How to time a block of code
These notes cover two different techniques for timing a block of code using Delphi.
Its a common requirement to try to make code run faster, and this is when we start optimising and tweaking our code. Unfortunately it is very easy to spend time optimising code without any real idea of where most of the processing time is being spent - and thus which bits of code ought to be optimised (and which aren't worth spending the time on).
This is a common reason for timing code. It provides a means of determining how much time a given block of code is taking to execute, and should we start optimising that code it gives us an indication of how effective our optimisations are.
Probably the easiest way of timing a block of code is to call the
before entering the code block and calling it again on exit from the
code block. The different is the length of time the code took to
var startTime, endTime, elapsedTime: TDateTime; begin startTime := Now(); FunctionToTime(); endTime := Now(); elapsedTime := endTime - startTime;
Now() is very simple (as this example
demonstrates) but suffers because it is not very precise. Historically
the internal clock was updated about every 55ms, which gives a maximum
precision of 55ms. This is fine for timing code that takes a long time,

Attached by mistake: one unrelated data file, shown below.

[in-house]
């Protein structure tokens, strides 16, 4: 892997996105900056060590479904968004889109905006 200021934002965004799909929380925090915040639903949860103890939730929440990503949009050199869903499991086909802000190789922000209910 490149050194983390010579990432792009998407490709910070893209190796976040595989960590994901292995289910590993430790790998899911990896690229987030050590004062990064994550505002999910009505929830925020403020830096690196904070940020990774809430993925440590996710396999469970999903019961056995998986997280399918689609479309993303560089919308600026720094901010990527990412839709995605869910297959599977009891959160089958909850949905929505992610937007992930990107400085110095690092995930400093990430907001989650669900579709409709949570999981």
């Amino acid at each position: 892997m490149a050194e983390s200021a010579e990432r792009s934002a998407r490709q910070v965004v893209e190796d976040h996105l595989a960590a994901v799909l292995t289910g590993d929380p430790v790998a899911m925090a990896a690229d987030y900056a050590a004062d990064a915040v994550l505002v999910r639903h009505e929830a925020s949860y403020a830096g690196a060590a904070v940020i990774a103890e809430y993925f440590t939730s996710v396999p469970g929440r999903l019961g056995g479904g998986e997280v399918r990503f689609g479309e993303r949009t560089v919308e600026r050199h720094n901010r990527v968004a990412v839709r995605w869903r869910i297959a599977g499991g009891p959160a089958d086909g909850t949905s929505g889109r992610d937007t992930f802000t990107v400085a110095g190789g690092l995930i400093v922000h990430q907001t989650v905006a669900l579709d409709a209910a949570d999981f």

but not for code where you need to know the number of milliseconds.
Newer versions of Windows, possibly depending on system hardware, may obtain the time differently, so on some systems there is the potential that the accuracy may approach 1ms.
A more accurate means of timing code is to use the high resolution timers provided by Windows - QueryPerformanceCounter and QueryPerformanceFrequency.
QueryPerformanceFrequency(var lpFrequency Int64)
returns 0 if the system does not support a high resolution timer. If the
system does support a high resolution timer (and I've yet to use this on
a system that didn't) then the lpFrequency argument will be updated to
hold the frequency of the timer. This is the number of "ticks" per
seconds, or put another way it is the amount that the counter will
increment in a second. Use
lpPerformanceCount Int64) to obtain the current counter value.
var startTime64, endTime64, frequency64: Int64; elapsedSeconds: single; begin QueryPerformanceFrequency(frequency64); QueryPerformanceCounter(startTime64); FunctionToTime(); QueryPerformanceCounter(endTime64); elapsedSeconds := (endTime64 - startTime64) / frequency64;
One thing to remember (and this affects the use of
Now for timing
too) is that there are always other processes running on your PC and
because of this timings may vary from one run to the next.
QueryPerformanceCounter is so easy to use, and its much
greater accuracy, its a much better choice when timing code.
These notes are believed to be correct for Delphi 6 and Delphi 7 on Windows XP and may apply to other versions as well.
About the author: Brian Cryer is a dedicated software developer and webmaster. For his day job he develops websites and desktop applications as well as providing IT services. He moonlights as a technical author and consultant.